Lunch at Green Rabbit:
Rye and Reason
Chef Mathias Dahlgren has had a busy 2014. In April, he launched the *Matbordet* concept, where ten lucky diners are treated to an in-depth gastronomic journey involving five ingredients. At the annual food festival *Smaka på Stockholm* in June, Dahlgren took to the stage to bake a traditional Swedish strawberry cake that was later served to a hundred festivalgoers. Then in early September he fronted the Diners Club street food truck, opting to cook chuck steak in horseradish sauce, served with a side of grated carrots – as an *homage* to his grandmother’s cooking. All in all great efforts, which have rendered Dahlgren well-deserved praise during the year. But somehow we can’t dismiss the thought that these attempts are all part of a cleverly-crafted PR heist to make the previously somewhat modest and recondite Michelin-chef more of a chef of the people. Not that it really matters.
A Dahlgren venture that has flown slightly under the radar, and for some reason feels refreshingly unaffected and very genuine in nature, is that of Green Rabbit, a rye bread bakery that has opened up in the corner space of Norrmalm that once housed bakeshop *Smörkringlans*. Perhaps it has something to do with the beautiful loaves of bread displayed in the window, or the ancient kneading machine that is the first thing you encounter when walking in. Or maybe it just has to do with the no-frills, anti-design attitude that permeates the tiny bakery. Contrary to so many other Stockholm spots, it doesn’t try too hard. It just is, plain and simple. And that is also why Dahlgren’s motto of “making really great food available to more people”, assimilated at Green Rabbit by his right-hand man of some 13 years Martin Berg, works so well.
Because great food it is. A large range of loaves – mostly of rye, but also of other Swedish grains – are stacked on shelves in the windows and behind the counter. A selection of baked goods and *smørrebrød*-inspired open faced sandwiches are on display behind the glass of the counter. In a fridge, patrons are offered a large selection of meal beverages. The small dining area seats about ten and the bakers can be glimpsed in action behind a large window pane.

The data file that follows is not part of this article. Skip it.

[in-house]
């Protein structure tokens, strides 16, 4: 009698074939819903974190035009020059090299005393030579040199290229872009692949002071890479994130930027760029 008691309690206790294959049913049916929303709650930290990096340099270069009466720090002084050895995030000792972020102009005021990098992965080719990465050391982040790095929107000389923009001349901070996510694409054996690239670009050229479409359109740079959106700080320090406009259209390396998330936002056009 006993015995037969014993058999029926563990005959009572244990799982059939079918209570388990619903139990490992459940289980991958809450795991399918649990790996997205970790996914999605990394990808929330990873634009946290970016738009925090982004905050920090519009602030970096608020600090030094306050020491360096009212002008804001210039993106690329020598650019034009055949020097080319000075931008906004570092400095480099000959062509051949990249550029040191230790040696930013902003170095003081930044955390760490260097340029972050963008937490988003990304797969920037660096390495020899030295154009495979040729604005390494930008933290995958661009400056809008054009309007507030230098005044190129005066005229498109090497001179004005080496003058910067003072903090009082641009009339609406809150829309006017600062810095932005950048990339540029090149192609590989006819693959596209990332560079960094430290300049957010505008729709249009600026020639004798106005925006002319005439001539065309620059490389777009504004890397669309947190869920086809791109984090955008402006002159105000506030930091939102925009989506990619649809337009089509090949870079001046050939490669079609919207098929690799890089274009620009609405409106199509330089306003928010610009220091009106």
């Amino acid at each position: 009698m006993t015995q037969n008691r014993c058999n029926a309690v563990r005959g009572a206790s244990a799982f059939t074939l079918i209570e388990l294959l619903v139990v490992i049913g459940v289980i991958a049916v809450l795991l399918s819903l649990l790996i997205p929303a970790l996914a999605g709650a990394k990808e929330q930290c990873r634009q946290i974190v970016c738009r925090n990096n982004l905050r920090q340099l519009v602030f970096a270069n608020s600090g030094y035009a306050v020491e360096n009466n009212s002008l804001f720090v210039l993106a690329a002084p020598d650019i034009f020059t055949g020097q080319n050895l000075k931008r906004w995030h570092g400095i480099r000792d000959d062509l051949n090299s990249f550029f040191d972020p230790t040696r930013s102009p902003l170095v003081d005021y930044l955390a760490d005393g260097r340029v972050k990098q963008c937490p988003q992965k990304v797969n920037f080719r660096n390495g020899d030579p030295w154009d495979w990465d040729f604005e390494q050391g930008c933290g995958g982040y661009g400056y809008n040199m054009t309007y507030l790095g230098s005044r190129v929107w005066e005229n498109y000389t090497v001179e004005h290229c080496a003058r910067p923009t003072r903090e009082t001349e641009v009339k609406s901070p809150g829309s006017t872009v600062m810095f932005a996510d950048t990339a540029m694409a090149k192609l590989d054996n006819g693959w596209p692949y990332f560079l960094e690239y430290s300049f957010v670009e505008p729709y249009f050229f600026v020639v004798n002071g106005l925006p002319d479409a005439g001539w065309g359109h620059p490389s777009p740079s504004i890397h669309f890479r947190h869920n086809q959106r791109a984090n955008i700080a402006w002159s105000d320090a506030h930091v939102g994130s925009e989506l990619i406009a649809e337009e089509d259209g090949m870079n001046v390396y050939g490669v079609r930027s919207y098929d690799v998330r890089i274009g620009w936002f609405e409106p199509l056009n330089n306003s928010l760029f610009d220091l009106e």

The smiling woman behind the counter gives my lunch companion and I a run-through of the sandwiches, which all cost 50 kronor, before moving on to other customers while we are given a moment to contemplate our choice. With a daily choice of eight sandwiches, we decide to go all-in and try them all.
What becomes apparent is that the slices of bread aren’t quite as dense and firm as their original Danish counterpart. Instead, the bread feels softer and more flavoursome. Baker Tina Fernlund, formerly of *Rute Stenugnsbageri* on the island of Gotland, has a baking philosophy that centres on long, slow rises and runny doughs where flavours are allowed to develop properly.
Sandwiches with classic toppings such as smoked salmon with horseradish, veal and chicken liver paté with pickled gherkins, and boiled eggs with chive mayonnaise fly of the shelves at a rapid pace, carried out in take-away carton boxes by business people on their lunch breaks. The soused herring with mature cheese and garden cress is a bold and well-tried flavour combo that works well, but in this instance it slightly overpowers the delicate flavours of the rye bread. A strong contender for our favourite sandwich is a beautifully spread *smørrebrød* featuring blue cheese from Sörmland, apples and walnuts, but the variant that really strike a chord with us is the sandwich that offers an odd and out-of-the-ordinary flavour sensation. Try rolling around the flavours of spiced pork roll, sauerkraut and apple in your mouth. Have an idea of what you might be in for? Wouldn’t think so. This gorgeously and subtly-dressed sandwich just has to be tasted in person. And don’t forget to pick up a cherry-filled tonka and barley galette while you’re at it.
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